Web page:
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The End of Law
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The End of Law

How Law’s Claims Relate to Law’s Aims

9781788113991 Edward Elgar Publishing
David McIlroy, Barrister and Visiting Professor, CCLS, Queen Mary University of London, UK
Publication Date: 2019 ISBN: 978 1 78811 399 1 Extent: 200 pp
The End of Law applies Augustine’s questions to modern legal philosophy as well as offering a critical theory of natural law that draws on Augustine’s ideas. McIlroy argues that such a critical natural law theory is: realistic but not cynical about law’s relationship to justice and to violence, can diagnose ways in which law becomes deformed and pathological, and indicates that law is a necessary but insufficient instrument for the pursuit of justice. Positioning an examination of Augustine’s reflections on law in the context of his broader thought, McIlroy presents an alternative approach to natural law theory, drawing from critical theory, postmodern thought, and political theologies in conversation with Augustine.

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Critical Acclaim
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Augustine posed two questions that go to the heart of the nature of law. Firstly, what is the difference between a kingdom and a band of robbers? Secondly, is an unjust law a law at all? These two questions force us to consider whether law is simply a means of social control, distinguished from a band of robbers only by its size, or whether law is a social institution justified by its orientation towards justice.

The End of Law applies Augustine’s questions to modern legal philosophy as well as offering a critical theory of natural law that draws on Augustine’s ideas. McIlroy argues that such a critical natural law theory is realistic but not cynical about law’s relationship to justice and to violence, can diagnose ways in which law becomes deformed and pathological, and indicates that law is a necessary but insufficient instrument for the pursuit of justice. Positioning an examination of Augustine’s reflections on law in the context of his broader thought, McIlroy presents an alternative approach to natural law theory, drawing from critical theory, postmodern thought, and political theologies in conversation with Augustine.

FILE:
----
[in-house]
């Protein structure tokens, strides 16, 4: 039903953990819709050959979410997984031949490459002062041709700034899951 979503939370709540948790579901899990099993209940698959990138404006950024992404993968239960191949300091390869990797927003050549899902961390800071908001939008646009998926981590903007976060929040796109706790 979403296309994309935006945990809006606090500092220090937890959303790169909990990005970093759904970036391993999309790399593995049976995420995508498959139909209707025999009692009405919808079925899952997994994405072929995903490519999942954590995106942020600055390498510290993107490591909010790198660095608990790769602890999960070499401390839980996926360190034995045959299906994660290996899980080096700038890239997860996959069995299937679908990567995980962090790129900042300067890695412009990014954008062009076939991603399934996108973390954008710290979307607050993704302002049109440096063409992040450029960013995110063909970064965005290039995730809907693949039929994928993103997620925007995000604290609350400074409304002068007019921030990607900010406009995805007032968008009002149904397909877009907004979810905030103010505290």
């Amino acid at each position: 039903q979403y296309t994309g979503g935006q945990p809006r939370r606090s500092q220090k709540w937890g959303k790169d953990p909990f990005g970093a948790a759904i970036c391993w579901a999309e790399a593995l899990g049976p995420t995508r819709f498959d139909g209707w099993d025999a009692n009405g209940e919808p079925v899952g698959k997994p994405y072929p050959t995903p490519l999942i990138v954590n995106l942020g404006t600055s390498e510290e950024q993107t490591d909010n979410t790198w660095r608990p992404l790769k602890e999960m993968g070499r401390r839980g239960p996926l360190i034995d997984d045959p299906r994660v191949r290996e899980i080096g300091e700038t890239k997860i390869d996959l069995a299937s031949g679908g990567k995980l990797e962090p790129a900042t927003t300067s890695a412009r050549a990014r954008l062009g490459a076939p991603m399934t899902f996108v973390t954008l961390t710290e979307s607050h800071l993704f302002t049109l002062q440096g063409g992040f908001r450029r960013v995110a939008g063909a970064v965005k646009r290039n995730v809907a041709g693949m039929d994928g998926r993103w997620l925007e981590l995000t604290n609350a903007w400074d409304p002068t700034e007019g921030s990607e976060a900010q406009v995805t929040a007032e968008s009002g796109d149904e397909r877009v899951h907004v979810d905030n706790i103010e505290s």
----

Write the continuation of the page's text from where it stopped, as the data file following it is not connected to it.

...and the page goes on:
This insightful book will be fascinating reading for law students and legal philosophers seeking to understand the perspective and commitments of natural law theory and the significance of Augustine. Readers with an interest in interdisciplinary approaches to legal theory will also find this book a stimulating read.
Critical Acclaim
‘This is a very timely book. A purely scientific approach to law has left us thinking for decades that it is the only possible approach, despite the dangers to which it has or might still lead us. A philosophical or, even, a theological approach to law shows that other analyses of law are still possible.It is the great merit of this book to offer one of these ways of thinking about law in our world today.’
– Actu-Juridique

‘The End of Law is a commendably dissenting intervention into the debate about how to shore up the foundations of law at a time of deepening uncertainty about what law is for and whether it is anything more than the outcome of a power contest. It’s thus also a
timely one, at a moment when a legitimate moral pluralism threatens to collapse into a dangerous cultural and political fragmentation that places democracy and the rule of law in serious jeopardy.’
– Jonathan Chaplin, Theos Think Tank

‘For some time, theistic Natural Law Theory has been dominated by the Thomism of the New Classical Natural Lawyers. In this book, David McIlroy develops an Augustinian, which is to say, more critically realist, reinterpretation of that tradition. Wide-ranging, erudite and accessible, this book provides refreshing and provocative new perspectives on the perennial questions of jurisprudence.’
– Julian Rivers, University of Bristol, UK

‘This erudite and elegant volume offers a novel natural law theory of justice, law, and authority that is firmly grounded in the enduring teachings of St. Augustine but deftly engaged with a wide range of contemporary jurists, philosophers, and theologians. This is a book that can be read in an evening or two, but savoured for many years. Highly recommended.’
– John Witte Jr., Emory University, US
Contents
Contents: 1. What is the difference between a kingdom and a band of robbers? 2. What on earth are we talking about? 3. An end to war 4. The rule of law and the law of rules 5. The stable door 6. The good ending 7. Critical natural law 8. Justice: the terrible truth? 9. The agony of the law 10. The final judgment


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